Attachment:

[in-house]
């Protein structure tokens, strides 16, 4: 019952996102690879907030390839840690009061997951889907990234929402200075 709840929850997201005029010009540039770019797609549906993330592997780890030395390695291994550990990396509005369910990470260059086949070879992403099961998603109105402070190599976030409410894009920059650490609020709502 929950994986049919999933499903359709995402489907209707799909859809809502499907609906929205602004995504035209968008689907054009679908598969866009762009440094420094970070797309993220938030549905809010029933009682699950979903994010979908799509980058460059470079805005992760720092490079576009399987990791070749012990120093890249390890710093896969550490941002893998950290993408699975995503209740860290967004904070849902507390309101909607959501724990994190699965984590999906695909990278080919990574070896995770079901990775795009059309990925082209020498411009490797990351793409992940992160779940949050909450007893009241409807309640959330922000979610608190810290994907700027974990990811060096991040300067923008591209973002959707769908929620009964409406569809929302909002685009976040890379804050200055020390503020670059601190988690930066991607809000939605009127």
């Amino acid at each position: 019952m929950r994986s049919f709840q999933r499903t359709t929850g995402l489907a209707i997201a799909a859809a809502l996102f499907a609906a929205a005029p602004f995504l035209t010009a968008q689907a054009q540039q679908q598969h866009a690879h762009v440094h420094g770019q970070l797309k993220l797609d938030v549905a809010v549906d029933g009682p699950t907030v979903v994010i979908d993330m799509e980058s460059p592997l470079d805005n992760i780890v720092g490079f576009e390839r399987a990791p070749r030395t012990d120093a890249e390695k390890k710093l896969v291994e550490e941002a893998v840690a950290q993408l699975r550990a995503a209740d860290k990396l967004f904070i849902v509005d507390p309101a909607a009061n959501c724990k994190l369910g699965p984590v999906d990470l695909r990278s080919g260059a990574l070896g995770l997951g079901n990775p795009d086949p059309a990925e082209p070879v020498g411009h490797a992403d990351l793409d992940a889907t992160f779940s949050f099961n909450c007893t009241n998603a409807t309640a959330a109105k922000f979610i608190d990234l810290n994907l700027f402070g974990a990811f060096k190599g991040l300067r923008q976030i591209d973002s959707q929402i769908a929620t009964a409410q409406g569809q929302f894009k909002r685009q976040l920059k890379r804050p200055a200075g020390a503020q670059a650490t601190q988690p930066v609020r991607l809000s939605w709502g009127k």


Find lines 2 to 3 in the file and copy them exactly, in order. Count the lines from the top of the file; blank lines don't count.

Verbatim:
């Protein structure tokens, strides 16, 4: 019952996102690879907030390839840690009061997951889907990234929402200075 709840929850997201005029010009540039770019797609549906993330592997780890030395390695291994550990990396509005369910990470260059086949070879992403099961998603109105402070190599976030409410894009920059650490609020709502 929950994986049919999933499903359709995402489907209707799909859809809502499907609906929205602004995504035209968008689907054009679908598969866009762009440094420094970070797309993220938030549905809010029933009682699950979903994010979908799509980058460059470079805005992760720092490079576009399987990791070749012990120093890249390890710093896969550490941002893998950290993408699975995503209740860290967004904070849902507390309101909607959501724990994190699965984590999906695909990278080919990574070896995770079901990775795009059309990925082209020498411009490797990351793409992940992160779940949050909450007893009241409807309640959330922000979610608190810290994907700027974990990811060096991040300067923008591209973002959707769908929620009964409406569809929302909002685009976040890379804050200055020390503020670059601190988690930066991607809000939605009127």
């Amino acid at each position: 019952m929950r994986s049919f709840q999933r499903t359709t929850g995402l489907a209707i997201a799909a859809a809502l996102f499907a609906a929205a005029p602004f995504l035209t010009a968008q689907a054009q540039q679908q598969h866009a690879h762009v440094h420094g770019q970070l797309k993220l797609d938030v549905a809010v549906d029933g009682p699950t907030v979903v994010i979908d993330m799509e980058s460059p592997l470079d805005n992760i780890v720092g490079f576009e390839r399987a990791p070749r030395t012990d120093a890249e390695k390890k710093l896969v291994e550490e941002a893998v840690a950290q993408l699975r550990a995503a209740d860290k990396l967004f904070i849902v509005d507390p309101a909607a009061n959501c724990k994190l369910g699965p984590v999906d990470l695909r990278s080919g260059a990574l070896g995770l997951g079901n990775p795009d086949p059309a990925e082209p070879v020498g411009h490797a992403d990351l793409d992940a889907t992160f779940s949050f099961n909450c007893t009241n998603a409807t309640a959330a109105k922000f979610i608190d990234l810290n994907l700027f402070g974990a990811f060096k190599g991040l300067r923008q976030i591209d973002s959707q929402i769908a929620t009964a409410q409406g569809q929302f894009k909002r685009q976040l920059k890379r804050p200055a200075g020390a503020q670059a650490t601190q988690p930066v609020r991607l809000s939605w709502g009127k």